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Which language(s) do they speak in Ghana?

You have spent a considerable amount of time looking at photographs from Ghana. You have seen images of the fantastic breakfast spots in Accra, the national parks, and the beaches in the Central area. And then you made up your mind that you would travel to Ghana this summer. After booking your travel and beginning your preparations, you came to the shocking realization that you are not familiar with the language spoken in your destination country. Don’t worry about it; we’ve got you taken care of.

Because in all honesty it is not that difficult. The majority of individuals in Ghana are fluent in English. Since it is the official language, instruction in all academic topics is provided in English. In addition, most street signs, restaurants, and other printed materials are written in English. It shouldn’t be too tough to communicate, in particular in the southern and central parts of the country. Although it may be slightly more challenging in the north, there is almost always someone nearby who can speak it or utilize sign language. There is not the slightest bit of need to be concerned about communication. Try out DuoLingo if you are unsure of how well your English skills are already developed.

However, this is not all. In addition to English, there are a great number of other languages that are spoken in Ghana; each of these languages also has its own set of dialects. If you want to leave a positive impression on everyone you meet in Ghana, you should make an effort to learn the fundamentals of a few different languages. In most cases, we would recommend that you begin with learning Asante Twi. The most widely used language in Ghana is called Twi, which is a member of the Akan language family along with Fante and Akuapem Twi. Although it is more common in the south, you might also encounter people in the Volta or Northern regions who are able to (at the very least) understand what is being said. And always keep in mind that you do not need to be flawless and proficient in the language. Just the fact that you are trying demonstrates that you are making some effort.

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We recommend that you pick up some basic Twi phrases if you are going to be traveling through Ghana; but, if you are going to be remaining in one place for a longer period of time, it is best to find out what language the locals speak and concentrate on mastering that language. For instance, you might want to look at Ewe (from the Volta Region), Ga (from the Accra Region), or Dagbani (from the Northern Region).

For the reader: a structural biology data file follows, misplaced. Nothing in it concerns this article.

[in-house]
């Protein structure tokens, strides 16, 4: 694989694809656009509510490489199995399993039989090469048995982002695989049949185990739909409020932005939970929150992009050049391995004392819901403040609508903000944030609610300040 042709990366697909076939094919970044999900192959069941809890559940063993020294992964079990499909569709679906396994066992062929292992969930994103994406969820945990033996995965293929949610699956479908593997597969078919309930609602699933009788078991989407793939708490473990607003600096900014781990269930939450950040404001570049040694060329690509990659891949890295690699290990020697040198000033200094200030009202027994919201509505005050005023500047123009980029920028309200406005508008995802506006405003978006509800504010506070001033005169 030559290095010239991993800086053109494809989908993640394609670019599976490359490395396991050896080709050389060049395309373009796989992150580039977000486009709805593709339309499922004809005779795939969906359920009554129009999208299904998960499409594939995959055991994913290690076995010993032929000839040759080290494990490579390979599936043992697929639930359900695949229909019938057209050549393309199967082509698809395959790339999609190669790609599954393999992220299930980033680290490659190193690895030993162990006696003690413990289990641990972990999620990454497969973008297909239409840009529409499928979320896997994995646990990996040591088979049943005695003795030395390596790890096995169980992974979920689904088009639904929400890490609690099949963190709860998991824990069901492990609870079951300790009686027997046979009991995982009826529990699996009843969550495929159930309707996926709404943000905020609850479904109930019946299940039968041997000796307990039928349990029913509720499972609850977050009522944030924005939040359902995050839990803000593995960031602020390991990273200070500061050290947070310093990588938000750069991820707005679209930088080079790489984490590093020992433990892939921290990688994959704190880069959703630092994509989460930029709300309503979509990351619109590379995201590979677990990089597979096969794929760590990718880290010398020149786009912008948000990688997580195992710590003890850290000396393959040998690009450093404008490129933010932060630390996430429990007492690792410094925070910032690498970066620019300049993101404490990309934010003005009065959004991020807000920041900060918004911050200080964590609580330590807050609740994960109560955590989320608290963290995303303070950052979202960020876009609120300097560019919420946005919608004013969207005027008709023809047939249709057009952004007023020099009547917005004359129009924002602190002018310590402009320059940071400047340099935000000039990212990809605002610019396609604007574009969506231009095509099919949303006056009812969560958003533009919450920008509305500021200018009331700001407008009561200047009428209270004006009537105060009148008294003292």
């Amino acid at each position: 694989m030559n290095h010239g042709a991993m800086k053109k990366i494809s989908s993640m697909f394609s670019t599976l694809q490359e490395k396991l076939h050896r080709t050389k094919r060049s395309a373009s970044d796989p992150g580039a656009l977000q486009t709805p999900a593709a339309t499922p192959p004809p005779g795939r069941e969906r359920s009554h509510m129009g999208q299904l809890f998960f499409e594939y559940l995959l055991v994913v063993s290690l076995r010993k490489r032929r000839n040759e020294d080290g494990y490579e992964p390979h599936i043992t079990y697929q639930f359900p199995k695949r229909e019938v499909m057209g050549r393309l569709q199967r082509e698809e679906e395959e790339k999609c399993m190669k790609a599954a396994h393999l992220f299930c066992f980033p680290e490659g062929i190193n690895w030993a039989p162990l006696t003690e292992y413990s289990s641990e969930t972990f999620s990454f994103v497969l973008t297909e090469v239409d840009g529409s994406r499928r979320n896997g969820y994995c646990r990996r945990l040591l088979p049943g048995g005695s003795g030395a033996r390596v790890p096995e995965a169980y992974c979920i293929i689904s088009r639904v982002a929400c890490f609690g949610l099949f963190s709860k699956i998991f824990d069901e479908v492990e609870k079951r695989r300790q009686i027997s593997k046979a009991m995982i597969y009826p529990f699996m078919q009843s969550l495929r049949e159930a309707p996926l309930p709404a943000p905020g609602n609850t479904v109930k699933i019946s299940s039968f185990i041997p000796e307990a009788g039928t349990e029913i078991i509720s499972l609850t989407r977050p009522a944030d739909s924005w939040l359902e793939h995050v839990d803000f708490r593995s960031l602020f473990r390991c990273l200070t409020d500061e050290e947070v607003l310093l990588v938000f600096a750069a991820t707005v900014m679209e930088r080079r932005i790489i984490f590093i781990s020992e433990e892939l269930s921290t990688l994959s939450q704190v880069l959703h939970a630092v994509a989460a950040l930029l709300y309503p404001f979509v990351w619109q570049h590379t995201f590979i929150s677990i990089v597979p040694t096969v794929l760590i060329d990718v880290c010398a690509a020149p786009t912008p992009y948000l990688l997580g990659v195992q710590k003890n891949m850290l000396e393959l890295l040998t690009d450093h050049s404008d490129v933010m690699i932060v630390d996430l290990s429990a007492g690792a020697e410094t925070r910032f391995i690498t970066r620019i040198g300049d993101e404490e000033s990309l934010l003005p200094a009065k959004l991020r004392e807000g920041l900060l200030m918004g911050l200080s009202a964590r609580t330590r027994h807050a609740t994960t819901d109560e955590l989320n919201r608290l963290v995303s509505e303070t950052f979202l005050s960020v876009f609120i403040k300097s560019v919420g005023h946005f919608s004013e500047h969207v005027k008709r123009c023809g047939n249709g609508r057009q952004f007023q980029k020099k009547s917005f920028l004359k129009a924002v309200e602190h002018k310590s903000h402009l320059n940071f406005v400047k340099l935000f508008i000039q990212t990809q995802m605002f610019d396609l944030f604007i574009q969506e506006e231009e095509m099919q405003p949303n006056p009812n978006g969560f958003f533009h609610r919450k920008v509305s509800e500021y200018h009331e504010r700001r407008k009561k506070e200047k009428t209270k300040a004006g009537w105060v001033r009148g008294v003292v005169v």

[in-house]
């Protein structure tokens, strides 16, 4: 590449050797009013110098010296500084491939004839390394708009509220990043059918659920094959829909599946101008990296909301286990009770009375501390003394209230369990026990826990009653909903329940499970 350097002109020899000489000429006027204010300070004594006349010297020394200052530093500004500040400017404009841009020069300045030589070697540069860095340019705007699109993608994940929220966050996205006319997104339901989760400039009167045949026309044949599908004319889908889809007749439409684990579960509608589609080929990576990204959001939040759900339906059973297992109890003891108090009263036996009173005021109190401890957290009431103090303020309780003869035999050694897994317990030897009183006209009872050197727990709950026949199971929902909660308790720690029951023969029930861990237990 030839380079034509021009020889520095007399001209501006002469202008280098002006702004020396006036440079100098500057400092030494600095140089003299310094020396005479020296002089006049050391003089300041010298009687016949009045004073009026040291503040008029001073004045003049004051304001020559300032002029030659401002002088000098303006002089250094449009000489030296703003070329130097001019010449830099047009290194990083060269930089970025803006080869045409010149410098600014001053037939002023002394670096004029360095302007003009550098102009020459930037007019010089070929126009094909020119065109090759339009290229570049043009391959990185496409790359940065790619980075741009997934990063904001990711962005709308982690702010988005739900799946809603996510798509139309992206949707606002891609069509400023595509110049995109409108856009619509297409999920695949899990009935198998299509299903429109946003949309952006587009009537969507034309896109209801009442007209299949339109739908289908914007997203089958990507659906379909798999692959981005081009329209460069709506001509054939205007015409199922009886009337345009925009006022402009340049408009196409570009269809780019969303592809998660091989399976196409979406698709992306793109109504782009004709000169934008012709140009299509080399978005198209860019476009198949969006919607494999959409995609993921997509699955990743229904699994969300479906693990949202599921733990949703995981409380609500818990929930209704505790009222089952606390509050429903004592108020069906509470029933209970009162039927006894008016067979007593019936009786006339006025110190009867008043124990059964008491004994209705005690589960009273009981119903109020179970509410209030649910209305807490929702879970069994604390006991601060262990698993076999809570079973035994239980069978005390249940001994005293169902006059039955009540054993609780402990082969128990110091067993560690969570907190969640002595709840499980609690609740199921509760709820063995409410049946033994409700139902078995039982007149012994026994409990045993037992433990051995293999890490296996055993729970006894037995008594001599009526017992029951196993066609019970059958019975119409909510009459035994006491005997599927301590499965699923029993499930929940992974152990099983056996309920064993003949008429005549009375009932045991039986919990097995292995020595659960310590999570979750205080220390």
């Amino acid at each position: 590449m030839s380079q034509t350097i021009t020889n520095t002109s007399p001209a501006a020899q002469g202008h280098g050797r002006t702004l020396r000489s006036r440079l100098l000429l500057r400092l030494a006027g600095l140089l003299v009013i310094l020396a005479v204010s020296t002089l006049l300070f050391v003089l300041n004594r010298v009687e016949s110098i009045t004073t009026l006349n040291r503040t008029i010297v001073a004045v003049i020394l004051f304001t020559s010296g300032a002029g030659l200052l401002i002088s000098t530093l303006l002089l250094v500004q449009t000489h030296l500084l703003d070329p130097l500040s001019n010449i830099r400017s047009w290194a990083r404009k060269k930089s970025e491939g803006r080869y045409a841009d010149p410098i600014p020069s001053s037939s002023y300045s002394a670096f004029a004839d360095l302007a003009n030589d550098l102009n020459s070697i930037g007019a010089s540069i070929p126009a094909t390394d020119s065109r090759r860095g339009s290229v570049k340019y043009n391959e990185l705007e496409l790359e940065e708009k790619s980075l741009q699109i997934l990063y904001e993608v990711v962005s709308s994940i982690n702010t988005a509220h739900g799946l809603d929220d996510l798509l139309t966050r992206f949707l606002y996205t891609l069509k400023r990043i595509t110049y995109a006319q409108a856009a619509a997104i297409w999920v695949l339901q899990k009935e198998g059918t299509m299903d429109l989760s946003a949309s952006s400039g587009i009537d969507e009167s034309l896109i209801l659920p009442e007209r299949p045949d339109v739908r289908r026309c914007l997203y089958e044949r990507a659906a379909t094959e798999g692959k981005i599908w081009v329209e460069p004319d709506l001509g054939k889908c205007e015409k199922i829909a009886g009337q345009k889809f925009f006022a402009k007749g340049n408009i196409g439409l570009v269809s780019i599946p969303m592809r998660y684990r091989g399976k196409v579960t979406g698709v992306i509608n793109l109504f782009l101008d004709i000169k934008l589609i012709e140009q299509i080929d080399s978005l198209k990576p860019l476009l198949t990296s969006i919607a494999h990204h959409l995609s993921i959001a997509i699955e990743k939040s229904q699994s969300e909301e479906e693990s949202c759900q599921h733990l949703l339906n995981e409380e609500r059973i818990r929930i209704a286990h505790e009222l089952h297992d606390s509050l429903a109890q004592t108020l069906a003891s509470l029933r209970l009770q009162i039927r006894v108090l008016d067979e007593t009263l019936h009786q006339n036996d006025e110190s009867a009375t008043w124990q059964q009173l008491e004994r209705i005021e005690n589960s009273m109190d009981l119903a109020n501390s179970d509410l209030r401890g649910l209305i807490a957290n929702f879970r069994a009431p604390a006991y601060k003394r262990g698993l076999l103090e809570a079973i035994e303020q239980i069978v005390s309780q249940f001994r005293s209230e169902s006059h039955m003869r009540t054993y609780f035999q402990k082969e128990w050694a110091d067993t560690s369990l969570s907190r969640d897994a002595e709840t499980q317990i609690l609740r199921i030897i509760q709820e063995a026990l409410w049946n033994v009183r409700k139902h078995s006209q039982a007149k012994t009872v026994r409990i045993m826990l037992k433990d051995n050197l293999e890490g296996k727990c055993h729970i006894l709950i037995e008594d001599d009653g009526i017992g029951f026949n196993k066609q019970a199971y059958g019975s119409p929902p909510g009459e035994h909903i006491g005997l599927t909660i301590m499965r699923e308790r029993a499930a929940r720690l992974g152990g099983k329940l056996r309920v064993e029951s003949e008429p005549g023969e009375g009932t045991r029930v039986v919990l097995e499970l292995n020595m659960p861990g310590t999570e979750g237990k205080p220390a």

For the time being, we will concentrate on Asante Twi, and we will teach you some phrases that are commonly used.

Welcome – Akwaaba

Good morning – Maakye

Good afternoon – Maaha

A toast to the evening – Maadwo

How are you doing? That’s te sn.

I am well – Me ho yɛ

Fine – ɛyɛ

Thank you – Medaase

We will see each other again – Ybhyia

Okay – Yoo

I have been paying attention, mate.

Kafra – Sorry

No – Dabi

Yes – Ane

My name is [your name] – Me din de [your name]

I am originally from [your city/country]; my family name is Mefiri [your city/country].

Mete [where you reside] is my home city. I live in [where you live].

You can purchase the Learn Akan e-books or watch their videos if you are interested in acquiring additional knowledge. A vocabulary book and flashcards are available for purchase from Jolanda Mensah as well. You can also watch her films online, although you should be aware that they are only available in Dutch. When you go to Ghana, you can look for books in either a business that specializes in selling them or on the market itself.

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You can also take a look at our very own DIY Twi Verbs Flashcards, which you will receive as a thank you for supporting Tinyhouse Ghana (starting at one euro).

We strongly recommend that you surround yourself with Ghanaian speakers so that you can perfect your pronounciation. In Ghana, without a doubt, but also in the place you call home. You could discover someone who wants to learn your native language in exchange for you teaching them your language, if you look hard enough. We have no doubt that participating in this will provide us with a rich cultural experience.

We are sending positive vibes your way in the hopes that you have an incredible experience in Ghana. We can only hope that you were successful in educating yourself on the fundamentals. And if you are traveling with us, we will be able to assist you in any way we can on your journey. Every single one of our tour guides hails from Ghana and is more than happy to instruct you in the local tongue. We can’t wait to get the party started!

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